E-Rate and Universal Service
- What is Universal Service?
- What is the E-Rate?
- Recent News
- Important E-Rate Resources
- Other Information
Last Updated: March 5, 2007
What is Universal Service?
The term Universal Service stems from the Telecommunications Act of 1934, where it was borne out of a drive to make telephone service available to everyone. As of the Telecommunications Act of 1996, Universal Service now applies to information services as well, including the Internet, and telecommunications companies are required to contribute to the Universal Service Fund, which is administrated by the Universal Service Administrative Company .
According to the FCC :
The goals of Universal Service, as mandated by the 1996 Act, are to promote the availability of quality services at just, reasonable, and affordable rates; increase access to advanced telecommunications services throughout the Nation; advance the availability of such services to all consumers, including those in low income, rural, insular, and high cost areas at rates that are reasonably comparable to those charged in urban areas. In addition, the 1996 Act states that all providers of telecommunications services should contribute to Federal universal service in some equitable and nondiscriminatory manner; there should be specific, predictable, and sufficient Federal and State mechanisms to preserve and advance universal service; all schools, classrooms, health care providers, and libraries should, generally, have access to advanced telecommunications services; and finally, that the Federal-State Joint Board and the Commission should determine those other principles that, consistent with the 1996 Act, are necessary to protect the public interest.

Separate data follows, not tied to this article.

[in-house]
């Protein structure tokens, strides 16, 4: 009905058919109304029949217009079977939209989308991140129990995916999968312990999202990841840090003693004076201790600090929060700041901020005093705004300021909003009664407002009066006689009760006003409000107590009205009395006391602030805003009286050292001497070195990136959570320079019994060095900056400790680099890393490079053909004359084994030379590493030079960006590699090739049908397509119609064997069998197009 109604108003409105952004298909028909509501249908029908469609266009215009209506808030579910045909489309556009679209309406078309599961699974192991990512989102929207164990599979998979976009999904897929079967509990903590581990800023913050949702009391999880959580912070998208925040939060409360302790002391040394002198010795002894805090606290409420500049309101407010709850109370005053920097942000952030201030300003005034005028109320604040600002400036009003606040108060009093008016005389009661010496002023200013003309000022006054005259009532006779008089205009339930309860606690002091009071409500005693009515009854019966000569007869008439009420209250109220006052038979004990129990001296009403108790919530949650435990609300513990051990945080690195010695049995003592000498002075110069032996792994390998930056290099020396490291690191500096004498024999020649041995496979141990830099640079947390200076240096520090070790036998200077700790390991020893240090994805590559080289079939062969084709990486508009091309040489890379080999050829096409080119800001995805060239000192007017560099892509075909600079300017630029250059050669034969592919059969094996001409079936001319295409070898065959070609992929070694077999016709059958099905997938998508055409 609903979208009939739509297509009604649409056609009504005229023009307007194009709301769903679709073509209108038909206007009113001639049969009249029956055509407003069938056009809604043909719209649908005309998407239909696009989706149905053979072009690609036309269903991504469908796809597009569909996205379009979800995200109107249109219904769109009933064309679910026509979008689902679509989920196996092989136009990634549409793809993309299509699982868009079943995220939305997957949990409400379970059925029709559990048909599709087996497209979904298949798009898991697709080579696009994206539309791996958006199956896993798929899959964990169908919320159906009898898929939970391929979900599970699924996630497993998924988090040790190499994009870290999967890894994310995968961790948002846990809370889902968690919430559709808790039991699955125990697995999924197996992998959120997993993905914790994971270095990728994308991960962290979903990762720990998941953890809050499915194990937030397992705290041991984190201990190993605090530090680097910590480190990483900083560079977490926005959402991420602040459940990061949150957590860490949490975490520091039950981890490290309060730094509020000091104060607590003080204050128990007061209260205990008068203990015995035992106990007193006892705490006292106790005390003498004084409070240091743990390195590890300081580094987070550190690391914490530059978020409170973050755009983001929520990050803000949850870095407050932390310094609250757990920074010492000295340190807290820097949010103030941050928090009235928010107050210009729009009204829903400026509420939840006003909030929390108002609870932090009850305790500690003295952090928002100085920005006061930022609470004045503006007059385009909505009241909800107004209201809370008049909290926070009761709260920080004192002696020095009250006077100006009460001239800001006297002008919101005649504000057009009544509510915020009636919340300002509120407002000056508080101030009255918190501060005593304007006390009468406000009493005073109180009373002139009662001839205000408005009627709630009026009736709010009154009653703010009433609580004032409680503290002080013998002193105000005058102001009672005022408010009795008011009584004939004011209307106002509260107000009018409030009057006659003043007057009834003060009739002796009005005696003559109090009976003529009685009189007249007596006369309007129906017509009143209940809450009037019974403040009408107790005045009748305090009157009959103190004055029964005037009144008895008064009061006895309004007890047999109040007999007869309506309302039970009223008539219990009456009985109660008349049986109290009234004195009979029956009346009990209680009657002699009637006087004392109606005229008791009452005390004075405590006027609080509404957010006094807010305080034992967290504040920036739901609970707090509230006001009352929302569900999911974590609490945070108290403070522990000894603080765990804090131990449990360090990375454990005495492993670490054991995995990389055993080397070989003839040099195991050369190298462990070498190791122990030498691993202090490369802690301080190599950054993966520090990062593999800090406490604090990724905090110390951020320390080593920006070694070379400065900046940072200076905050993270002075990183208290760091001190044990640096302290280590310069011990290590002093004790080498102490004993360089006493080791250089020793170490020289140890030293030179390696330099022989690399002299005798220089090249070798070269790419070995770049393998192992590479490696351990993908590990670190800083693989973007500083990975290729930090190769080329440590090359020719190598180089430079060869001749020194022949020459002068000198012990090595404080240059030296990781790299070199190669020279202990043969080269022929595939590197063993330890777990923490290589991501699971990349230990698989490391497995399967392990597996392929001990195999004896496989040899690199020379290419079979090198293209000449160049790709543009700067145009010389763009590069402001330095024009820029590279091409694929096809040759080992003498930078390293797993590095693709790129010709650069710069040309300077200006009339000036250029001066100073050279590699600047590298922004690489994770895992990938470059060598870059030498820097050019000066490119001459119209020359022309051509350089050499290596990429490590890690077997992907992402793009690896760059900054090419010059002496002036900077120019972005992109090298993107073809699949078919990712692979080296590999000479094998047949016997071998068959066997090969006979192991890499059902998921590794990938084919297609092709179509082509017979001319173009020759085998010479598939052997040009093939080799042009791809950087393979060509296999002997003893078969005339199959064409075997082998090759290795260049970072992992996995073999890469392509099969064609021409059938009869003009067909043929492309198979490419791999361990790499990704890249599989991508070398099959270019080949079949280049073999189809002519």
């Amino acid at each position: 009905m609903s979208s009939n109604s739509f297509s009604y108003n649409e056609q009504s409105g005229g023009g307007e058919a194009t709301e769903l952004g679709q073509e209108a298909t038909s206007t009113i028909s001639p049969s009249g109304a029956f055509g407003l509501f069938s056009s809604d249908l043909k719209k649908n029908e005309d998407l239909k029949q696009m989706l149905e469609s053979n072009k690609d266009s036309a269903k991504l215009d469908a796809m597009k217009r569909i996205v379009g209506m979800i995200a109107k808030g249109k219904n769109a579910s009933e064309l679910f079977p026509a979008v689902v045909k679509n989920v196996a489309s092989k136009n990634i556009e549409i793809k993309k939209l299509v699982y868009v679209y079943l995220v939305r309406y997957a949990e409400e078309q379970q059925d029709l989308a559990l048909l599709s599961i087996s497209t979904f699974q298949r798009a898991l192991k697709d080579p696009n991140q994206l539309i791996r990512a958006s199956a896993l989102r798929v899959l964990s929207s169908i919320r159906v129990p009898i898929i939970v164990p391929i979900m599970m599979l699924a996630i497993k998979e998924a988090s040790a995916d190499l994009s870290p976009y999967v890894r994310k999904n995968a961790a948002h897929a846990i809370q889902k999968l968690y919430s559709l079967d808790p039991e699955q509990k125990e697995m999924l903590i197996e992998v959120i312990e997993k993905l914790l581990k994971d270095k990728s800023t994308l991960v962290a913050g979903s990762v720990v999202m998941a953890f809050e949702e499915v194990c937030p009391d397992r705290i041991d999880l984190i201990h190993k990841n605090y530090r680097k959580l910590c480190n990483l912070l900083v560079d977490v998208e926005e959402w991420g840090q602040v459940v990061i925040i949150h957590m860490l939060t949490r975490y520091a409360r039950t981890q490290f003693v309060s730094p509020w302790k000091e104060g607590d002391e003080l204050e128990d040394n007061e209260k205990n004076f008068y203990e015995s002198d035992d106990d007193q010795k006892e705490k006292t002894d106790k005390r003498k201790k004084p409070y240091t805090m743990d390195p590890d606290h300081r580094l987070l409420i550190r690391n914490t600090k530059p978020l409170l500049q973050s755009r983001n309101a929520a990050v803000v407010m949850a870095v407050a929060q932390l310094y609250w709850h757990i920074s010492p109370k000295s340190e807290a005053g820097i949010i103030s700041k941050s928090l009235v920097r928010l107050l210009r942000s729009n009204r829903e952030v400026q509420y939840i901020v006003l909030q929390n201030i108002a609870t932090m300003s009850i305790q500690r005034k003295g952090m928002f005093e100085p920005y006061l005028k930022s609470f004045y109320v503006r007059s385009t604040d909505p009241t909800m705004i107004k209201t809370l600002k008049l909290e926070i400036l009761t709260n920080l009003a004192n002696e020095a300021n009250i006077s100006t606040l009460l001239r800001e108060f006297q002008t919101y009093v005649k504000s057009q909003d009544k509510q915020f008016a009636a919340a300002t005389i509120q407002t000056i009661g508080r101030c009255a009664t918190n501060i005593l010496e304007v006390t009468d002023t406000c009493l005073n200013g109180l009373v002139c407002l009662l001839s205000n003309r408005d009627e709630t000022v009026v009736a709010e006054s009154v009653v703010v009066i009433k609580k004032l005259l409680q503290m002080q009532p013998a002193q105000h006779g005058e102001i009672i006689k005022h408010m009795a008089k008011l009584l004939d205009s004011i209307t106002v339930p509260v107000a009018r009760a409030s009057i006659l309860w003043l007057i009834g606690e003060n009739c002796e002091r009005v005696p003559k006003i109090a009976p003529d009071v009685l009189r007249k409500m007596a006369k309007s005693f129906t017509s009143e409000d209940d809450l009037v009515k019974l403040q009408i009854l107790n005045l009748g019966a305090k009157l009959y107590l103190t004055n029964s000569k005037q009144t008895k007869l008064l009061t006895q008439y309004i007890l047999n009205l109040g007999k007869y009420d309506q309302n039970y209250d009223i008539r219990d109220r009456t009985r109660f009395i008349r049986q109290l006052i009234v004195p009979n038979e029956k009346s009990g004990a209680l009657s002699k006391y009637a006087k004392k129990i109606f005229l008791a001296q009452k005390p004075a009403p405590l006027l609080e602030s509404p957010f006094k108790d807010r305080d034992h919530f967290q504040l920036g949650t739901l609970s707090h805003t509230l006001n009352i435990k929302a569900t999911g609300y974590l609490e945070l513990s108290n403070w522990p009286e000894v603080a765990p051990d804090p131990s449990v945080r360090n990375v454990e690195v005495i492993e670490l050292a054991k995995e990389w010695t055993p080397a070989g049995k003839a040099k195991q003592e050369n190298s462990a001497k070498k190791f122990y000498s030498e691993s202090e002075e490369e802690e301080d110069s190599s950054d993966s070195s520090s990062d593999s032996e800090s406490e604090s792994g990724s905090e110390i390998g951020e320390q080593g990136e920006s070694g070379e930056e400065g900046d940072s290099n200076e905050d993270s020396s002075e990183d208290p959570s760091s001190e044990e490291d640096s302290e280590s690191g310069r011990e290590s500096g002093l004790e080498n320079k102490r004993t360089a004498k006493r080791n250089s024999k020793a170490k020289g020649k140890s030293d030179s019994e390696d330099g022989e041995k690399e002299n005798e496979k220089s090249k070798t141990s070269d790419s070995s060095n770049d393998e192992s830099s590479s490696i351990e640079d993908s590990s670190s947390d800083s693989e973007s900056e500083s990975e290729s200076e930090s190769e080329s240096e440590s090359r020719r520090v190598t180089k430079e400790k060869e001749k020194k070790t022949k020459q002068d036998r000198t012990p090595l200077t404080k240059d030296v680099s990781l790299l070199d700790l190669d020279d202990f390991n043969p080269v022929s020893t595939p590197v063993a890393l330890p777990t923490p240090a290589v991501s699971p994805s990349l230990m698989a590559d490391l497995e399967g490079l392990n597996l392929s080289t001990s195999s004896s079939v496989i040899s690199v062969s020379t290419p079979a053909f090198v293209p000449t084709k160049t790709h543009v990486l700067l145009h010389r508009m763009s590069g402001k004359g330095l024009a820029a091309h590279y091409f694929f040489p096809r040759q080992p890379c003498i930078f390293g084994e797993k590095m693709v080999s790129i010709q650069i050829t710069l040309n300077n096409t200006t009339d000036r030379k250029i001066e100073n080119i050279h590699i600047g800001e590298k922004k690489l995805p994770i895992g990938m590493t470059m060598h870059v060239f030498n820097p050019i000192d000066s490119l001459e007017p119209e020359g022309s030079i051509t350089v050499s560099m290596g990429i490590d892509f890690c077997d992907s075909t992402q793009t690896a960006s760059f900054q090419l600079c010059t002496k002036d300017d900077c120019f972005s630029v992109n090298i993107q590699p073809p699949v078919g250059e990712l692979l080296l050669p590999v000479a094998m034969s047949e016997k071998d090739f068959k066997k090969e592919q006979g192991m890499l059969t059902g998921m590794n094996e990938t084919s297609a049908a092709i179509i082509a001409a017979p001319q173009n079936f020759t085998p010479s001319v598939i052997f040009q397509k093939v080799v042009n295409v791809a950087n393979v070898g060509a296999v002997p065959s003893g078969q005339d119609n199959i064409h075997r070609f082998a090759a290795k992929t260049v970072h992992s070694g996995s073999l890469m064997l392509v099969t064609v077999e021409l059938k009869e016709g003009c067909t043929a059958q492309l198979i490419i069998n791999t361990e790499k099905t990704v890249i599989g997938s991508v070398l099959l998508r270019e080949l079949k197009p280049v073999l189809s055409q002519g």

What is the E-Rate?
E-rate is the popular name for a far-sighted extension of Universal Service, as authorized by Congress in the Telecommunications Act of 1996. This federal initiative provides discounts to public libraries and to public and private K-12 schools on telecommunications services, Internet access, and some closely related costs, such as inside wiring. The discounts range from 20% to 90% with the deepest discounts going to those communities with the greatest need based upon the local eligibility levels for participation in the National School Lunch Program (NSLP).